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In this Idea Exchange, Chief Information Commissioner Satyananda Mishra speaks about the scope of the RTI law and glitches in implementing it. This session was moderated by Editor (Investigations) Ritu Sarin
Ritu Sarin: What are the impediments, the challenges you face in making the RTI Act an effective tool?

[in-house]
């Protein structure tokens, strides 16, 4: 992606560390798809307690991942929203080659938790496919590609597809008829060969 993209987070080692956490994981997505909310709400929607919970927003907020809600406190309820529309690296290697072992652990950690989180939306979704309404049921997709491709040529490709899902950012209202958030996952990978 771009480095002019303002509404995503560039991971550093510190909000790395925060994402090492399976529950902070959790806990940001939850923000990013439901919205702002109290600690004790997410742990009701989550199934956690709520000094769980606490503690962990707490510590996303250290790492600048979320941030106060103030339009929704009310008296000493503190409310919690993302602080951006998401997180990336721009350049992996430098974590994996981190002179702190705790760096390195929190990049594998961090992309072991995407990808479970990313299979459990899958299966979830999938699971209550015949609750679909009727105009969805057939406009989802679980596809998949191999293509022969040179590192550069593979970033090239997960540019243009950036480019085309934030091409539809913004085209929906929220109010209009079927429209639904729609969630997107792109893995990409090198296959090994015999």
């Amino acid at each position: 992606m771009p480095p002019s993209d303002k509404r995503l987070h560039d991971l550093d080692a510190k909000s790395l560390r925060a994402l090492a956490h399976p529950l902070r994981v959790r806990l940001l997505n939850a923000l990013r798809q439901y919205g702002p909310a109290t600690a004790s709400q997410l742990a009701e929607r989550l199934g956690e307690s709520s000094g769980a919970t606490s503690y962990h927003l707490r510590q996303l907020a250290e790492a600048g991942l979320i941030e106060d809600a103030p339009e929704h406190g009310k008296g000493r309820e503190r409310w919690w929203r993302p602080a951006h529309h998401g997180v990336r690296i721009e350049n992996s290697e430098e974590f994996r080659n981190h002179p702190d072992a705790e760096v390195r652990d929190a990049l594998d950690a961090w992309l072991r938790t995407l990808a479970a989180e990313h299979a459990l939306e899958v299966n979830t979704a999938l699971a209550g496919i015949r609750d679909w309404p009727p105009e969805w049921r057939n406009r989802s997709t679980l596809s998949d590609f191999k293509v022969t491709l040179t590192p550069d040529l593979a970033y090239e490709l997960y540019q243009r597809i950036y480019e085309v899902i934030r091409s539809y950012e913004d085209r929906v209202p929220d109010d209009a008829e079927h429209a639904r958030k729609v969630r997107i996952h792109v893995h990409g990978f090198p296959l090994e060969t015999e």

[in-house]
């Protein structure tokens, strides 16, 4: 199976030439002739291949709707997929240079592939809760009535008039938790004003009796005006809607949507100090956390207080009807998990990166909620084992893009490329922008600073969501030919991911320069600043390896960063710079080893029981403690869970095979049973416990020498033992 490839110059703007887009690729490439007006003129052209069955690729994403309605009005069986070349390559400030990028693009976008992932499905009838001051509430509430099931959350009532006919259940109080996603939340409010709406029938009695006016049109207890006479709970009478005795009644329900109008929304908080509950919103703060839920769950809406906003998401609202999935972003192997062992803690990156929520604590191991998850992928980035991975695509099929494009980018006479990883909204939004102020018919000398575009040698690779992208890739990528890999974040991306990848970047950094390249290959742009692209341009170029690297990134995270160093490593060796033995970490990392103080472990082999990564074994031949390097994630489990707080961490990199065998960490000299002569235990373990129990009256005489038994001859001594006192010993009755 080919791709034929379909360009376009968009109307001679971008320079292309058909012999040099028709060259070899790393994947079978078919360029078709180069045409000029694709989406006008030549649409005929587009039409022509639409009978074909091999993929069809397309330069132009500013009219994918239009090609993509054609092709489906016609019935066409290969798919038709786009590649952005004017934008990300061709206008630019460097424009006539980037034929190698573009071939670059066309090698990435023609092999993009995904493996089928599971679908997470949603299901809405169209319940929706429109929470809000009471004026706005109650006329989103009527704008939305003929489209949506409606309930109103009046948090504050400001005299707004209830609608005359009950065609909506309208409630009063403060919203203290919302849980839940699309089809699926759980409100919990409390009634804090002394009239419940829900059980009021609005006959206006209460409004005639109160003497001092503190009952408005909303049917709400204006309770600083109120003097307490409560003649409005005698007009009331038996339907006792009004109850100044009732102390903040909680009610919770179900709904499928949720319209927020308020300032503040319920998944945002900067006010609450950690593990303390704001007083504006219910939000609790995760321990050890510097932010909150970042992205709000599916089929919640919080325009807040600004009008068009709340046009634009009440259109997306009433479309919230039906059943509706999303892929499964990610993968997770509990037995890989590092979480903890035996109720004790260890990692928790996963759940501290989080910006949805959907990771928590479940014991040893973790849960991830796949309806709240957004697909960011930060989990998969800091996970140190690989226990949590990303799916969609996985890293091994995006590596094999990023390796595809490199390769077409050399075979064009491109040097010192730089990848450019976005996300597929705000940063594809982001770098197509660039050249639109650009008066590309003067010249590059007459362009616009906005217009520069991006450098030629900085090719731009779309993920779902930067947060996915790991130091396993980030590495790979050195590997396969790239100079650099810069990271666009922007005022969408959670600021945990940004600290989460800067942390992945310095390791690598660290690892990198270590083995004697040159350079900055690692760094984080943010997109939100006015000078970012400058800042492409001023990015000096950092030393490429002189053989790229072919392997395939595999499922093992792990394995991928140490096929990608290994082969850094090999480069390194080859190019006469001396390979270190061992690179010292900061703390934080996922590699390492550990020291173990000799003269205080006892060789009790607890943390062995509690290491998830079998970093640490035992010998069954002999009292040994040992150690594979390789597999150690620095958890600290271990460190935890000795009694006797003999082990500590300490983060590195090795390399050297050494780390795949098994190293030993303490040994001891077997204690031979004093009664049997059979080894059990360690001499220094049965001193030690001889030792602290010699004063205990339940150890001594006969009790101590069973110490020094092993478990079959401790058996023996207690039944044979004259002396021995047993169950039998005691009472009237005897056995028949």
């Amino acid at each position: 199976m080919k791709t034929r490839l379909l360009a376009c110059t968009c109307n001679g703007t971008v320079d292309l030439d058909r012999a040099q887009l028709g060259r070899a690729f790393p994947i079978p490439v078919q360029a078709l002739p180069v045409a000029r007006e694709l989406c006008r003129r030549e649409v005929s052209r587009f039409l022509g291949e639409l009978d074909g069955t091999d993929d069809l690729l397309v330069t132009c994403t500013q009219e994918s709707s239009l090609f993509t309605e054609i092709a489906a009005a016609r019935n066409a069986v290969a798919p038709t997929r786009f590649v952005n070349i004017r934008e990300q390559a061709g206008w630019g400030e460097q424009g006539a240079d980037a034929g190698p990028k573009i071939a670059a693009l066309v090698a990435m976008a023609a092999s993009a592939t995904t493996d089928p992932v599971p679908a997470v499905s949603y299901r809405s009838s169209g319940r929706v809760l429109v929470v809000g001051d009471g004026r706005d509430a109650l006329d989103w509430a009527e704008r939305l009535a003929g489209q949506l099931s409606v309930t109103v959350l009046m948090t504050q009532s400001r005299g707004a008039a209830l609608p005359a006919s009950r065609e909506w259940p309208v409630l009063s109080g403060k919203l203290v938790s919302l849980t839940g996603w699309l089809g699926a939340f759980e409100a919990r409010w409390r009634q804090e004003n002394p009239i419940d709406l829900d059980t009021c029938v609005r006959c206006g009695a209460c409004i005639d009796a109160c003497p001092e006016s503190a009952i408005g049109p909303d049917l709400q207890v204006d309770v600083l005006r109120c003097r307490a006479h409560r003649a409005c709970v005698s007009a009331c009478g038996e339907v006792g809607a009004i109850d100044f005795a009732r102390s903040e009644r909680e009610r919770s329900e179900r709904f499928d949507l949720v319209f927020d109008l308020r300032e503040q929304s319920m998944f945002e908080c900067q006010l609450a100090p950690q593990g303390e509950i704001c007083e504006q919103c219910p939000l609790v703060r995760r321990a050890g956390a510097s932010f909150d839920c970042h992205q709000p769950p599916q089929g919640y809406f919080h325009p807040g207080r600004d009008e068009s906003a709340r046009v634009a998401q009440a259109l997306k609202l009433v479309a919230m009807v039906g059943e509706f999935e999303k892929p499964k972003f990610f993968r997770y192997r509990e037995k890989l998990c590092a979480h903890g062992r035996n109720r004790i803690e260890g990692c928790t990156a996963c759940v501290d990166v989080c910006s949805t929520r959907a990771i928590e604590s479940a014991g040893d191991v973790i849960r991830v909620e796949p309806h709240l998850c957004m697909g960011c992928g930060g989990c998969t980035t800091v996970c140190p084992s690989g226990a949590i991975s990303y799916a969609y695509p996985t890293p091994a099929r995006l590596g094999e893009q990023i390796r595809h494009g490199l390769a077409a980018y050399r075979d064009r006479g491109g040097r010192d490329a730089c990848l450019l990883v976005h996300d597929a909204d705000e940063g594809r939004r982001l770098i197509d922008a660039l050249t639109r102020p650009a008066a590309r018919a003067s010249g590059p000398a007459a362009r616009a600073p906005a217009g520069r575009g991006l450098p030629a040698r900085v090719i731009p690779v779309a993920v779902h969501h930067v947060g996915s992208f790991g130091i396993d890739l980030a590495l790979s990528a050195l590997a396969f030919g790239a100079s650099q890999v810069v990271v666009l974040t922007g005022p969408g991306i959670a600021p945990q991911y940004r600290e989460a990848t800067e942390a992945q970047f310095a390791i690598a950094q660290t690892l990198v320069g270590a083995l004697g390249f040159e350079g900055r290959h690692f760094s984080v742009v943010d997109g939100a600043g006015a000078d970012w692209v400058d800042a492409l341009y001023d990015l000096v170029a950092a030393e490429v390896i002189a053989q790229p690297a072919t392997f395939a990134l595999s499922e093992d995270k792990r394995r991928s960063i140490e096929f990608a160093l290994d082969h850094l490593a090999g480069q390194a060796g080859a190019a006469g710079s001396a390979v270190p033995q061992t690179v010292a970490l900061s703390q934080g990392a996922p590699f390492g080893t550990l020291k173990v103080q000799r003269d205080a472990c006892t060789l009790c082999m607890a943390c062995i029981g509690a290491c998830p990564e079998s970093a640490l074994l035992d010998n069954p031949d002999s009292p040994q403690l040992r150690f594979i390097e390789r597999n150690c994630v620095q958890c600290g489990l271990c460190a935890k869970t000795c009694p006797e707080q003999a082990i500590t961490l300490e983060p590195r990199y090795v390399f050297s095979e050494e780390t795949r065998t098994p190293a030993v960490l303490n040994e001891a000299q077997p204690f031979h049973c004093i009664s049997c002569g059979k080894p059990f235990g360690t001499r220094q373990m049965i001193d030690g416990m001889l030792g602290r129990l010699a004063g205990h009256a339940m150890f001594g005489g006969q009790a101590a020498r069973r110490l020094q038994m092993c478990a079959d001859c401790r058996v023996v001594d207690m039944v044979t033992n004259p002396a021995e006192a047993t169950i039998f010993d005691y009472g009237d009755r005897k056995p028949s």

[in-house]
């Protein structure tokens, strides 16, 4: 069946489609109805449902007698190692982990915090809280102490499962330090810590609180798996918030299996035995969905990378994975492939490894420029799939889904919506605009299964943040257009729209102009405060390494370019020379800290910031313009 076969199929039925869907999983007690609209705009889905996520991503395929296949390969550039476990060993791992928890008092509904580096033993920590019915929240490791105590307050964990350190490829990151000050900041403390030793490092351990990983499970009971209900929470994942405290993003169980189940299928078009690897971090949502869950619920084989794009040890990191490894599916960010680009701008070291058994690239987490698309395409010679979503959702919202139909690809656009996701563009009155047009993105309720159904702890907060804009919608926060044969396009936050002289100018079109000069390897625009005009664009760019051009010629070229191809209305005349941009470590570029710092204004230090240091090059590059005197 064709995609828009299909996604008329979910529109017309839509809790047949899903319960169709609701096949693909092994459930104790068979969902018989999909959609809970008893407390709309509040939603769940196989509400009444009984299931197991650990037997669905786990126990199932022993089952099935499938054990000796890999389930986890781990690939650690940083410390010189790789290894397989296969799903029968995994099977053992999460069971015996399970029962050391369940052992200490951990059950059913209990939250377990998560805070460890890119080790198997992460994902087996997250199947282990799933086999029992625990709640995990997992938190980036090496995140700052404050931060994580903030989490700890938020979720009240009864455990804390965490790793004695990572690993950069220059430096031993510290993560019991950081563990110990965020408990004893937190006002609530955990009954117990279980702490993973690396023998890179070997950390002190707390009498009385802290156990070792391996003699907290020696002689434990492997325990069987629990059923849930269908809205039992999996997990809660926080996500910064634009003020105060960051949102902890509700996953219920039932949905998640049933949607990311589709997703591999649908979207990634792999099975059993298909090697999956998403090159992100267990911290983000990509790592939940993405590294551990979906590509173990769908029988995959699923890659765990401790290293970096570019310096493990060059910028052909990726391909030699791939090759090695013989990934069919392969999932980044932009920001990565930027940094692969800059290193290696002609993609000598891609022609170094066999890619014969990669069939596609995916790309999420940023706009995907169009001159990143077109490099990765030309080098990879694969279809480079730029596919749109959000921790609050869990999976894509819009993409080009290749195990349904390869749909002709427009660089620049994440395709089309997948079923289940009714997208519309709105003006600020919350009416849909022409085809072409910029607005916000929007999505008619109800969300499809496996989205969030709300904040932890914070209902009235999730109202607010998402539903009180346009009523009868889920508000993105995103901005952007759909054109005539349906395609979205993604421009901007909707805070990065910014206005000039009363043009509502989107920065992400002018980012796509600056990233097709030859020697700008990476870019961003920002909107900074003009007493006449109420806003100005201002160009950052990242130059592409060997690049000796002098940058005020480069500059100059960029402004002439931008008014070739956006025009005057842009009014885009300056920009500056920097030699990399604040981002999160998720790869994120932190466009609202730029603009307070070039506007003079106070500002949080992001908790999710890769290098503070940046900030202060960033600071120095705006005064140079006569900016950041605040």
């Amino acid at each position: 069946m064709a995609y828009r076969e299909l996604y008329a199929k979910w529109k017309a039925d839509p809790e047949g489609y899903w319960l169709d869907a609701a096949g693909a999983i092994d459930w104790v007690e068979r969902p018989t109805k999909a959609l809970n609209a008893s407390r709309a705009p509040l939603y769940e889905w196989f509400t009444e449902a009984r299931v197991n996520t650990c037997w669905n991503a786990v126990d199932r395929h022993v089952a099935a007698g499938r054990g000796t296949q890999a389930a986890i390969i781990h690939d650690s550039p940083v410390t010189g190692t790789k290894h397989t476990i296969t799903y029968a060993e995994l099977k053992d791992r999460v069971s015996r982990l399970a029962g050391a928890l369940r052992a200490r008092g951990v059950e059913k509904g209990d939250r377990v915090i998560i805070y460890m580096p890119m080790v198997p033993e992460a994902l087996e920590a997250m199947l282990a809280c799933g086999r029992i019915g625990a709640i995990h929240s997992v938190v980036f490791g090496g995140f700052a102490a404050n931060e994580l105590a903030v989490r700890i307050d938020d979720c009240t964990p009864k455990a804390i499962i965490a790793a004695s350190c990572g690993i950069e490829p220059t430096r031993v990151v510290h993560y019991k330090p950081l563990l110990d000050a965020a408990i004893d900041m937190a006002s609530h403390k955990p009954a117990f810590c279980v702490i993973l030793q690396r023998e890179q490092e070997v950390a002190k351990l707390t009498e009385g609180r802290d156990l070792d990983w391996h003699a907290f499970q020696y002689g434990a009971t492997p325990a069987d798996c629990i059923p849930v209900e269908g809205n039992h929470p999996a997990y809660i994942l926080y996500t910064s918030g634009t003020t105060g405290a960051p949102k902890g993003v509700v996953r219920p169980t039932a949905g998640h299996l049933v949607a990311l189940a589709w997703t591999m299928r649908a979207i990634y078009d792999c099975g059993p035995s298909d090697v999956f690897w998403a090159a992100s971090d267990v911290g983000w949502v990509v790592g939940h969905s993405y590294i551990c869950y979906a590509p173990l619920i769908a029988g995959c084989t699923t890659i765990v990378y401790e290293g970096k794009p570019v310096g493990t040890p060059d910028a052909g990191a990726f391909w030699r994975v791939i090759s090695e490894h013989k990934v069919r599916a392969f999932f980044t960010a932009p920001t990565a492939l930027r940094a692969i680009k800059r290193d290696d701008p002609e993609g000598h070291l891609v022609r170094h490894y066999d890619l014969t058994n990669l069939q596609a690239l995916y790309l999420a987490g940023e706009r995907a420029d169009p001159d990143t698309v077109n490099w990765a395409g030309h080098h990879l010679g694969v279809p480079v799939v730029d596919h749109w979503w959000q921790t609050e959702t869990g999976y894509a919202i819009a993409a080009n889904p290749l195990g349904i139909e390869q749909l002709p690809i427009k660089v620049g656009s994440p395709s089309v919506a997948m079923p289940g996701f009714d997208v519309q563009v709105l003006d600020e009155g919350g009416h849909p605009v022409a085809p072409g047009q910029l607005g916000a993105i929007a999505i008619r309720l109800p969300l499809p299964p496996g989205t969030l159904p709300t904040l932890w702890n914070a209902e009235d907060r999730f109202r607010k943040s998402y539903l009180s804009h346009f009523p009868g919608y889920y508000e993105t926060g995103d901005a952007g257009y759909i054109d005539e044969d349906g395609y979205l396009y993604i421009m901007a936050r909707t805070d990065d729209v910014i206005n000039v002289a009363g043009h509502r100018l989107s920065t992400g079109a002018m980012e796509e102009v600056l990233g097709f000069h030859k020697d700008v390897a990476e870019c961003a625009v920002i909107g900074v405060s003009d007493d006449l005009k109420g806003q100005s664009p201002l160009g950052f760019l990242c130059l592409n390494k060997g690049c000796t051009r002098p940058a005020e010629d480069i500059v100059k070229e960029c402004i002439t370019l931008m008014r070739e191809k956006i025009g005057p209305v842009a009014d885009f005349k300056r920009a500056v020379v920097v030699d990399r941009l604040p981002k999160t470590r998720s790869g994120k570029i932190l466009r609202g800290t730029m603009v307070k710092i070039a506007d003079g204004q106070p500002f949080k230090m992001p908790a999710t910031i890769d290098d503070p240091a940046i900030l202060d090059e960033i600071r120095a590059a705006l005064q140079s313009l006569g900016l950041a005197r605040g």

Satyananda Mishra: There is no doubt that any government that would legislate on the right to information should take some pride in having legislated it. But as you know, it was done on the demand of the civil society that had worked for it for a couple of decades so no one can say that it was entirely a voluntary act on the part of the government. Unfortunately, making a law and implementing it are two different things. Making a law requires a decision at the highest political levels. But the implementation of the law is dispersed over a huge bureaucracy, which begins in Delhi and goes right down to the local panchayat level. Therefore, the perception of the people within the government about how much they should comply with the law has been always very wide. There are people who are very transparent and believe they must disclose information without much protest but by and large, officials have been not very cooperative about implementing the law. They need a lot of coaxing, a lot of coercion, from authorities like the Information Commission. There was another aspect to the RTI Act: there is a mandatory provision that within 120 days of the enactment of the law, every government office would publish 16 varieties of information. Not even a single government organisation can claim to have really complied with this. For the sake of form they have published, but if you scrutinise what they have published with what was expected of them, you will find that there is a very big difference. So, those in the field of RTI, whether in the Commission or outside, think that if the disclosure under section 4(1)(b), which was mandatory, had been done faithfully and truthfully, then a lot of the RTIs would have become redundant because that information would have been in the public domain.